Rating: NNNNNTHE NIGHT OF THE HUNTER (Charles Laughton, 1955) is one of the most remarkable directorial one-offs in movie history..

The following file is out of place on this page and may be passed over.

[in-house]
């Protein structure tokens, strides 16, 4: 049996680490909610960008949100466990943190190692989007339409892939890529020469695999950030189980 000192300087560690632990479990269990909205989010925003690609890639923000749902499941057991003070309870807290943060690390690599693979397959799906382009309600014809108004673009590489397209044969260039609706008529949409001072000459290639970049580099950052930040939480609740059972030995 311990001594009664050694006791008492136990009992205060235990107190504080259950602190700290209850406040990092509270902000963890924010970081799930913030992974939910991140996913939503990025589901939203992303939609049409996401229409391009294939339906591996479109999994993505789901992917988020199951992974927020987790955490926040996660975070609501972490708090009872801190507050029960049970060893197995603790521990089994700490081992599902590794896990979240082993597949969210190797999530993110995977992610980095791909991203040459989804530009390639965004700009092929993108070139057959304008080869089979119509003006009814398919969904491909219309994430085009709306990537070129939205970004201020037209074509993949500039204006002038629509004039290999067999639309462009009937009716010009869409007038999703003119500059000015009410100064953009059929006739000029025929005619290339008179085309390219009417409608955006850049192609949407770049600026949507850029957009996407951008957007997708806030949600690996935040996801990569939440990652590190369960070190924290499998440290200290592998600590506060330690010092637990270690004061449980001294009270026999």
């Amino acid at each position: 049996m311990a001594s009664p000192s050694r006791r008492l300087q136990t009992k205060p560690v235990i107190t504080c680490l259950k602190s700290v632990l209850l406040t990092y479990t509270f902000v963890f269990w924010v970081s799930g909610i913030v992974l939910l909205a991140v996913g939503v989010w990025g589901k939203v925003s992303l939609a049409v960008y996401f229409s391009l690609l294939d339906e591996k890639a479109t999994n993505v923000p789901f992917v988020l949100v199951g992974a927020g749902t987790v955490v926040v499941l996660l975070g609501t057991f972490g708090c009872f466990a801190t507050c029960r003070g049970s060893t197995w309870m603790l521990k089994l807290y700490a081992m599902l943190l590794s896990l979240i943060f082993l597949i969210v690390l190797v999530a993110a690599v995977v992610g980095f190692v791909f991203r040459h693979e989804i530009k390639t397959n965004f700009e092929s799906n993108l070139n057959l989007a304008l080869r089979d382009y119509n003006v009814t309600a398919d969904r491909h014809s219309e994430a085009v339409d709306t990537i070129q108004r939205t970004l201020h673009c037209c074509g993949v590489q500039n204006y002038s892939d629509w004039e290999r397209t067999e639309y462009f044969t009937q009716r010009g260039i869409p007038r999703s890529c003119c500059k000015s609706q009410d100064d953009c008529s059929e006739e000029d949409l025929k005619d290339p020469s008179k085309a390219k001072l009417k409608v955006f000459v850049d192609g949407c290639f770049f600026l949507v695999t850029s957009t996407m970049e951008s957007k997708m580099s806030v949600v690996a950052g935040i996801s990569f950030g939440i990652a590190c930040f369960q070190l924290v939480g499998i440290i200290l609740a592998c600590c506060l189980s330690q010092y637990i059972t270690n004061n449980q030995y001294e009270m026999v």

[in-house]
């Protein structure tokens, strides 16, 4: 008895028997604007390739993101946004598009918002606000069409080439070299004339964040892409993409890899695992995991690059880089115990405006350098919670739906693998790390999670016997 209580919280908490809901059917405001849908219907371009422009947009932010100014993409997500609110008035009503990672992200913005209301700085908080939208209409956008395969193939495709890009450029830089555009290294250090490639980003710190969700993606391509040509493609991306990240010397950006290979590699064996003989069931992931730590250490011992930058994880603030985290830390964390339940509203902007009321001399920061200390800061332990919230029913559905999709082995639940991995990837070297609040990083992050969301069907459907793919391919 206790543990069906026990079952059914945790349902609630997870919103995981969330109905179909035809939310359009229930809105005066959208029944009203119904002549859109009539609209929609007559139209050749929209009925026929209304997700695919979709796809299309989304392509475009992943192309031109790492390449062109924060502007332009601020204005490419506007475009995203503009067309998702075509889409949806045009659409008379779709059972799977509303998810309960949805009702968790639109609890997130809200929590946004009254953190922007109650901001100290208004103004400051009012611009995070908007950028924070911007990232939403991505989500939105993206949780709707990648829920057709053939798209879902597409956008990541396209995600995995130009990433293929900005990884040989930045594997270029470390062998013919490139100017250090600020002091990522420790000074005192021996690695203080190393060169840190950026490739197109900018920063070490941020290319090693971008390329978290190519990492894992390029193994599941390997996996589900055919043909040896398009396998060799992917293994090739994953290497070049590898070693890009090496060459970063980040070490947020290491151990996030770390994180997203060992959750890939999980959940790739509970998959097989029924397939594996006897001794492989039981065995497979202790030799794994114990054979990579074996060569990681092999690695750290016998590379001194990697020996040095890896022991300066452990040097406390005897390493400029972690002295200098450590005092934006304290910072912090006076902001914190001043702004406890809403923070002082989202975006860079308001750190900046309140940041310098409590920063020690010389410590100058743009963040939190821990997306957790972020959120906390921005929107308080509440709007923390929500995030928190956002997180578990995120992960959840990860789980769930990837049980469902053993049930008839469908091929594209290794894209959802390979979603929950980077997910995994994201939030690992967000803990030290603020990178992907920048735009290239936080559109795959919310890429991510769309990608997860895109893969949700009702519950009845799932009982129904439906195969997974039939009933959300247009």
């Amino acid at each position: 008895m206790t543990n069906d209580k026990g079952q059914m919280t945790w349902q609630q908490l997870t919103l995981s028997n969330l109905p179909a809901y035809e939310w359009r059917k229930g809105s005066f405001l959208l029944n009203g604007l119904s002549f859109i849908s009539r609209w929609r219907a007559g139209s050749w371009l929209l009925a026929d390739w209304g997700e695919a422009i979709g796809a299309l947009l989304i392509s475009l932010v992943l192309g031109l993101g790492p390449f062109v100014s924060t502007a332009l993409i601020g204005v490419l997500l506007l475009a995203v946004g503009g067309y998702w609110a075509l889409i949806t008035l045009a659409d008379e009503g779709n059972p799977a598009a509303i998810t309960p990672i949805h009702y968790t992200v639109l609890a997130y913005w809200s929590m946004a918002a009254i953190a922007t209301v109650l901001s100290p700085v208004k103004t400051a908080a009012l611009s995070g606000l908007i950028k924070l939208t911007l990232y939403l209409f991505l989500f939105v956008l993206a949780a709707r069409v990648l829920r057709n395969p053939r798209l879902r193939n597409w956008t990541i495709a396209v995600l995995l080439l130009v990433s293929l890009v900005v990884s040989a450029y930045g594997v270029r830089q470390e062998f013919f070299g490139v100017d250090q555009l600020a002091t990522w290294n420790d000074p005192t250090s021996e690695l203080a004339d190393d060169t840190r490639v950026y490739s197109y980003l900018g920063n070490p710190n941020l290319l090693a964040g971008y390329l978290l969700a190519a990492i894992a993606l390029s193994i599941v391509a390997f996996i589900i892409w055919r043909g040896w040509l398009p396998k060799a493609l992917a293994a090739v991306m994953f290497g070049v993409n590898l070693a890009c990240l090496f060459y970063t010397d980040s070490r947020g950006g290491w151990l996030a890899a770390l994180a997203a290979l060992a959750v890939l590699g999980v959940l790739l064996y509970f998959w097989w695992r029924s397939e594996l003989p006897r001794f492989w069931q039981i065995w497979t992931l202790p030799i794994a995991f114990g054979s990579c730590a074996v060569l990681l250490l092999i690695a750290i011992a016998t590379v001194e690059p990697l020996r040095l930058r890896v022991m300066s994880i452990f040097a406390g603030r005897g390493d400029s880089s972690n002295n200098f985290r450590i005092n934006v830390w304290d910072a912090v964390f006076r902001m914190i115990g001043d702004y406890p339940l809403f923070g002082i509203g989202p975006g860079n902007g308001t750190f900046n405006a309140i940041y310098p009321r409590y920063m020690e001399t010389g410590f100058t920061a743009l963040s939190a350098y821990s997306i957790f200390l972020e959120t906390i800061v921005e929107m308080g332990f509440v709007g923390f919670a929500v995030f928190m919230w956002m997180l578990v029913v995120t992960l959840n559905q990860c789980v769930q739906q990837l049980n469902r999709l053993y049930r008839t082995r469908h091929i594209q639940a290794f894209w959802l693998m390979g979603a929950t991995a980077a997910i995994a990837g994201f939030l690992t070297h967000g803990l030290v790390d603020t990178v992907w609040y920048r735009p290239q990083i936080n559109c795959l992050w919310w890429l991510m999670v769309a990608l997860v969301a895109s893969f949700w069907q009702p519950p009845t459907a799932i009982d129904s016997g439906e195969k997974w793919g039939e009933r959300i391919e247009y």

THE NIGHT OF THE HUNTER (Charles Laughton, 1955) is one of the most remarkable directorial one-offs in movie history. Actor Laughton’s sole film from behind the camera, it’s both an exercise in southern gothic noir and one of the most striking films ever made about the perils of childhood. It’s capped by Robert Mitchum’s magnificently malevolent performance as a jackleg preacher who makes his way by comforting and murdering widows for “a few bills tucked in the sugar bowl.” What’s most compelling is his grasp of the truly evil man who believes he’s doing God’s work. While the switchblade in his pocket may be too obvious a symbol today, it was audacious at the time. This is also one of the most beautiful black-and-white movies of an era marked by great black-and-white filmmaking. Cinematographer Stanley Cortez’s long and largely uncelebrated career also included The Magnificent Ambersons, Sam Fuller’s Shock Corridor and The Naked Kiss — enough milestones for most careers. NNNNN (Friday to Tuesday, November 30-December 4, at Cinematheque Ontario)